Crimson staff writer
Aidan F. Langston
In the current race to the bottom that is the acceptance rates of elite colleges, Stanford has taken top prize—admitting a lower percentage of applicants than Harvard for the fourth year in a row.
Harvard admitted a record-low 5.2 percent of applicants to the College’s Class of 2020, accepting 2,037 total students from a pool of more than 39,000 applicants and continuing a general decline in its admissions rate.
More than two years after Kenneth C. Griffin ’89’s record-breaking gift to Harvard in support of the College’s financial aid program, administrators said the gift has been impactful both for hundreds of undergraduates and potential donors.
The first administration of the revised SAT exam will take place this Saturday, and experts remain unsure as to whether students have been able to adequately prepare for the new test.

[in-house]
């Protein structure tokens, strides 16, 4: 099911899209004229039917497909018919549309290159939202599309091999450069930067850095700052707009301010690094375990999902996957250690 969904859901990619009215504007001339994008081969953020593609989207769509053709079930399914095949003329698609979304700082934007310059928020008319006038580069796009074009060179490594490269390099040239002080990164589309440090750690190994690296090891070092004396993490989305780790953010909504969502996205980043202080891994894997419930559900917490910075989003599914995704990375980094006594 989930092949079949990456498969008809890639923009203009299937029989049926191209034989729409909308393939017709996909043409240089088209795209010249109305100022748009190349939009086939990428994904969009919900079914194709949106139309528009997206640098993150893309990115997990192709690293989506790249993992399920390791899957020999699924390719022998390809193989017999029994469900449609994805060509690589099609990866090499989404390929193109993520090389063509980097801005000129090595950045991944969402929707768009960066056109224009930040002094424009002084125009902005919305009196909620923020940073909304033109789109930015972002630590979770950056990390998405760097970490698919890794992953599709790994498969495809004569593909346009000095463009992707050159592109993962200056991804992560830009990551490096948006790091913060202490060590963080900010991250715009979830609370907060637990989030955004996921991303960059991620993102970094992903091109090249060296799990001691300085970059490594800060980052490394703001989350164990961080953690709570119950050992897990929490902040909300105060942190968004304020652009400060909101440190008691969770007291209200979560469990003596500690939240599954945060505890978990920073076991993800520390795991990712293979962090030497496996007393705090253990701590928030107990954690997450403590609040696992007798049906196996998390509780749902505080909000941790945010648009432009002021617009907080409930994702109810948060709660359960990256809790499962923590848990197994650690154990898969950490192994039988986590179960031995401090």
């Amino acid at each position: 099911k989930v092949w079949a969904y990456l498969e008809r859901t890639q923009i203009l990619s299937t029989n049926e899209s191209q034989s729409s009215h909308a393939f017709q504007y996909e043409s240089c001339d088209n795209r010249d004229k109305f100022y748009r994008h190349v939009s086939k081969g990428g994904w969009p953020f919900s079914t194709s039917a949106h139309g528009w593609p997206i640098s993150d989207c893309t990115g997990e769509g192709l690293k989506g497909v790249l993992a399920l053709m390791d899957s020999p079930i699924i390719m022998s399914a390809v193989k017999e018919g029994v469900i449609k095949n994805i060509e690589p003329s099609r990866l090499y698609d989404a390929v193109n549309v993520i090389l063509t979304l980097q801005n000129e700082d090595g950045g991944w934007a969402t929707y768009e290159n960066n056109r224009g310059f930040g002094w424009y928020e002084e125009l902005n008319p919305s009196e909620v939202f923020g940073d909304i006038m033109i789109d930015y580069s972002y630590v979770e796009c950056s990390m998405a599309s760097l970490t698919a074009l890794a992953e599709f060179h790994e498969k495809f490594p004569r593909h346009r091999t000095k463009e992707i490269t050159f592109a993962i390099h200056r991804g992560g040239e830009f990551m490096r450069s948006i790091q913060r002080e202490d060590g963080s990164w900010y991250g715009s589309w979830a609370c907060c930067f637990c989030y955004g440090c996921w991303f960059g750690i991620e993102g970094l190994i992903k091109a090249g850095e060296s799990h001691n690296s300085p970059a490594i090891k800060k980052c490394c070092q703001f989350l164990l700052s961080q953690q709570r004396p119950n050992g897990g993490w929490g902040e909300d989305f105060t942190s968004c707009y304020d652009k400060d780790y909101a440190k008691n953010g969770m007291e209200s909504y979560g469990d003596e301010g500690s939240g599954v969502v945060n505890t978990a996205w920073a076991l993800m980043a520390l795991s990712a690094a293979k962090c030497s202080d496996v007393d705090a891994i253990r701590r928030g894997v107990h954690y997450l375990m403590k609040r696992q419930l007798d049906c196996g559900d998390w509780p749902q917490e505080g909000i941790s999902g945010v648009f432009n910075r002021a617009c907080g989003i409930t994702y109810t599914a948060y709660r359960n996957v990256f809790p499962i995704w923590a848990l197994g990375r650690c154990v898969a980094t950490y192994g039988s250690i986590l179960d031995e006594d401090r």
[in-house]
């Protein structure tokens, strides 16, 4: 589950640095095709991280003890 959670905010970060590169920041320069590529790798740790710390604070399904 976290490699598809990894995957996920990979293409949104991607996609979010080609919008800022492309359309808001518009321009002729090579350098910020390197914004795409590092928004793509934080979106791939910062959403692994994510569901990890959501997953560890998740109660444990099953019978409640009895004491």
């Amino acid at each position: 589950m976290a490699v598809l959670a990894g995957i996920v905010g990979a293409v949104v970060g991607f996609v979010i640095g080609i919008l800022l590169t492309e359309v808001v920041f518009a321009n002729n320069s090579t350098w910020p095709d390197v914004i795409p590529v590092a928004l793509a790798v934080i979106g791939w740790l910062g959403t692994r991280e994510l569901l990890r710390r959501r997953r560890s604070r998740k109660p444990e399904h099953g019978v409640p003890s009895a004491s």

The death of Supreme Court Justice Antonin G. Scalia could affect the Court’s upcoming decision in Fisher v. Texas, an affirmative action case that experts say may change the admissions processes of universities including Harvard.
Admissions administrators, including Dean of Admissions and Financial Aid William R. Fitzsimmons ’67, have largely supported a recent Graduate School of Education report that calls for widespread change to the college application process.
The report argues colleges should dramatically alter their admissions practices with a new focus on promoting service, reducing academic and extracurricular stresses, and increasing student diversity.